Scott Ellis was the top vote getter as he was re-elected as constable with 792 votes.

Woody Filley, Paulo DeOliveira, and Bruce Farland earned I Voted stickers. — Mark Alan Lovewell

Elected without contest in Edgartown were E. Garrett Orazem, board of health, 627; James K. Carter, financial advisory committee, 711; Herbert L. Foster, library trustee, 699; Julie L. Lively, library trustee, 674; Sean E. Murphy, moderator, 747; Kevin L. Searle, park commissioner, 774; Megan E. Anderson, school committee, 709; Melissa A. Kuehue, town collector, 767; Sean E. Murphy, wastewater treatment commissioner, 703.

Chris Scott received 143 write-in votes for a vacant seat on the board of assessors. There were no candidates listed on the ballot for the seat.

In Oak Bluffs incumbent cemetery commissioner Jesse B. Law 3rd was reelected with 483 votes. Challenger Catherine Elizabeth Buck received 389 votes. And in a race for a two-year term on the planning board, Josephine (Jojo) M. Lambert defeated Abraham L. Seiman by 644 votes to 221.

Oak Bluffs voters also approved two spending questions on the ballot, approving a $275,000 budget override for school and government funding by a vote of 620 to 329 and saying yes to a debt exclusion for repairs to the Oak Bluffs school, with 693 in favor and 239 against.

Elected without contest in Oak Bluffs were Jesse B. Law 3rd, moderator, 832 (top vote getter); William A. White, board of health, 773; Richard D. Combra Jr., tree warden, 761; Antone Mitchell Lima, park commissioner, 748; Donalexander Goss Sr., planning board (five-year term), 650; Mark Crossland, planning board (four year term), 707; Kristine A. O’Brien, school committee (three years), 652; Bernadette E. Crossland, finance and advisory committee, 644; Raymond J. Moreis Jr., finance and advisory committee, 685; Walter W. Vail, finance and advisory committee, 635; Hans O. Vonsteiger, wastewater commissioner, 675; Nelson S. Oliver, water district commissioner, 772.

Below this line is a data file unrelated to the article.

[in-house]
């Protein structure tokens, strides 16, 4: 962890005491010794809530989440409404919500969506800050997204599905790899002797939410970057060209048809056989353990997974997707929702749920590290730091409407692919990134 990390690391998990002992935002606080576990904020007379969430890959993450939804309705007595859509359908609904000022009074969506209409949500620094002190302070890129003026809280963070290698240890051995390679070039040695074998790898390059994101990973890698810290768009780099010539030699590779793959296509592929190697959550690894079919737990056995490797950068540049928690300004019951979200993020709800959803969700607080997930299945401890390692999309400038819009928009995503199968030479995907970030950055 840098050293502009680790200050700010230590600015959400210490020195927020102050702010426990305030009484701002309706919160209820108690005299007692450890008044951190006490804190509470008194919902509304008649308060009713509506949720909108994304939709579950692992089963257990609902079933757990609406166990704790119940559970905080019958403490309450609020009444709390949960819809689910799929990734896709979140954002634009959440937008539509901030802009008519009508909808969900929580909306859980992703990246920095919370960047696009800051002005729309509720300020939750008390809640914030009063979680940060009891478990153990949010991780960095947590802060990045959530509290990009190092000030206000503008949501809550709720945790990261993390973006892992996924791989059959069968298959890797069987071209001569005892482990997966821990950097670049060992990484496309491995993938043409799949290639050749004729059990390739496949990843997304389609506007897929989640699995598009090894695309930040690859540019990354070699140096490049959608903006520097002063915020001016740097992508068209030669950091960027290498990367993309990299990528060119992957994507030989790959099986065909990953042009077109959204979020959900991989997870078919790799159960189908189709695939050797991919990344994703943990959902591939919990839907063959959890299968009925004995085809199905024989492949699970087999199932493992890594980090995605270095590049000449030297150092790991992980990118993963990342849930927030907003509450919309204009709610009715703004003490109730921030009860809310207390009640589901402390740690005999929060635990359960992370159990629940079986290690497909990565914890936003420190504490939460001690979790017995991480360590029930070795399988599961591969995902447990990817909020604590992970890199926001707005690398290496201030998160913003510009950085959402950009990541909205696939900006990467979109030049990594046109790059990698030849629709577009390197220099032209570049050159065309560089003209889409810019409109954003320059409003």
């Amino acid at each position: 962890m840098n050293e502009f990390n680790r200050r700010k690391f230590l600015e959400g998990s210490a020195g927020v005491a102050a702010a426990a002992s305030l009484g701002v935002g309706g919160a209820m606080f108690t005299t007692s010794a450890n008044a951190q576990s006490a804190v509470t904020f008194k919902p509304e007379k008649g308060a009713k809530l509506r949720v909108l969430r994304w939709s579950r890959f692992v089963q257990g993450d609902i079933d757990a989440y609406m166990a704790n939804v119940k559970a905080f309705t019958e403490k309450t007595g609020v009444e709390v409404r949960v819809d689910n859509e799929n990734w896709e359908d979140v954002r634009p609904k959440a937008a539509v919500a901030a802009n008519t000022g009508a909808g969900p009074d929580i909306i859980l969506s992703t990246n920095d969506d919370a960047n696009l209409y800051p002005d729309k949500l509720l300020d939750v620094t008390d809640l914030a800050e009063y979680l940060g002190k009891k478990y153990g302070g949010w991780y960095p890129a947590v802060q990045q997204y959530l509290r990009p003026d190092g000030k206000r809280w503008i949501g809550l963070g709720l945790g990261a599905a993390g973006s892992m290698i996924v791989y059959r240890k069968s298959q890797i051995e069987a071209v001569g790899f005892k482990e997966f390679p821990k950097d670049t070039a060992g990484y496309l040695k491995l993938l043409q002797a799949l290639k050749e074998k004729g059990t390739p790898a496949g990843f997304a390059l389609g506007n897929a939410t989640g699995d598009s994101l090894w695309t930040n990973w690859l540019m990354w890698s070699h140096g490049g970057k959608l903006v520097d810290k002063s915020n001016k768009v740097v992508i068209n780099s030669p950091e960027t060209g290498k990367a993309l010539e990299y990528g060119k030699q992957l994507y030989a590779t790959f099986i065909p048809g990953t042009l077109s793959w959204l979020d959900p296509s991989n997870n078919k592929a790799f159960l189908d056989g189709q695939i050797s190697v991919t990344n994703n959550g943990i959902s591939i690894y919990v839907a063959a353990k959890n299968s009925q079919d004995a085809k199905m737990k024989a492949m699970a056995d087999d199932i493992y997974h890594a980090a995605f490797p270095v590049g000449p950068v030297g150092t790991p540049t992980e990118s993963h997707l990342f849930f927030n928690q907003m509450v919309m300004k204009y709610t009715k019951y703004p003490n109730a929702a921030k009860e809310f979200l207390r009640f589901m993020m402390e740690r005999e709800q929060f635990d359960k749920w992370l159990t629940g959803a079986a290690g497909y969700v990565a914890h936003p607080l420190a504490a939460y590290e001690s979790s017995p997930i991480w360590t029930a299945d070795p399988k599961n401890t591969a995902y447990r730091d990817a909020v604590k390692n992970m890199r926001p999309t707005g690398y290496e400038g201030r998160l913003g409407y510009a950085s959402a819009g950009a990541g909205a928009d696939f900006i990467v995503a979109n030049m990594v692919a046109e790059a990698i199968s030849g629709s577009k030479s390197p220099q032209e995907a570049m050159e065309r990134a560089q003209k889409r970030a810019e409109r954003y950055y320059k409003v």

Kathryn Ann Shertzer was elected to a two-year seat on the school committee as a write-in candidate with 503 votes. She defeated William Arthur Engler, who received 315 votes.

In West Tisbury Jeffrey (Skipper) Manter was elected to his sixth term on the board of selectmen without contest. He received 268 votes.Town clerk Tara Whiting was the top vote getter as she was reelected with 300 votes.

Also elected without contest in West Tisbury were Daniel A. Waters, moderator, 294; Timothy A. Barnett, board of health, 271; Michael Colaneri, board of assessors, 241; Brent B. Taylor, tax collector, 241; Jeremiah Armstrong Brown, tree warden, 271; Caroline R. Flanders, library trustee (three years), 259; Robert JP Hauck, library trustee (three years), 241; Frances A. Finnigan, library trustee (one year), 261; Gregory W. Orcutt, finance committee, 251; Lisa Amols, parks and recreation committee, 246; Jeffrey (Skipper) Manter, parks and recreation committee, 253; Timothy A. Barnett, constable, 260.

In Edgartown election officials reported a busy day at the polls as a steady stream of voters ducked behind the town’s classic red white and blue striped curtains to cast ballots. As 7 p.m. neared, town constables watched as the ballot tally neared 1,000 voters but ultimately fell short of 1,000 voters.

Constable Will Bishop reported that one person voted for the first time, receiving a standing ovation from others in the room.

Things were also busy in Oak Bluffs, where all three selectmen candidates stood in the parking lot with signs, all sporting “Proud to Be from OB” stickers.

“It’s my duty to vote,” Debbie Lister, 65, told the Gazette.

Joan Burden, 68, put her I Voted sticker on her cane. Her daughter Sarah York drove her to the polls.

West Tisbury was quiet, with just a few cars in the parking lot outside the public safety building and a slow trickle of voters. Town clerk Tara Whiting said 250 people had come through by late afternoon, with increased activity around lunchtime.

But still some voters made sure to get to the polls. “I try to get here every time. You’ve got to vote,” said Neal Galligan, 67, who has voted in West Tisbury for the last 20 years.

Landry Harlan and Julia Wells contributed reporting.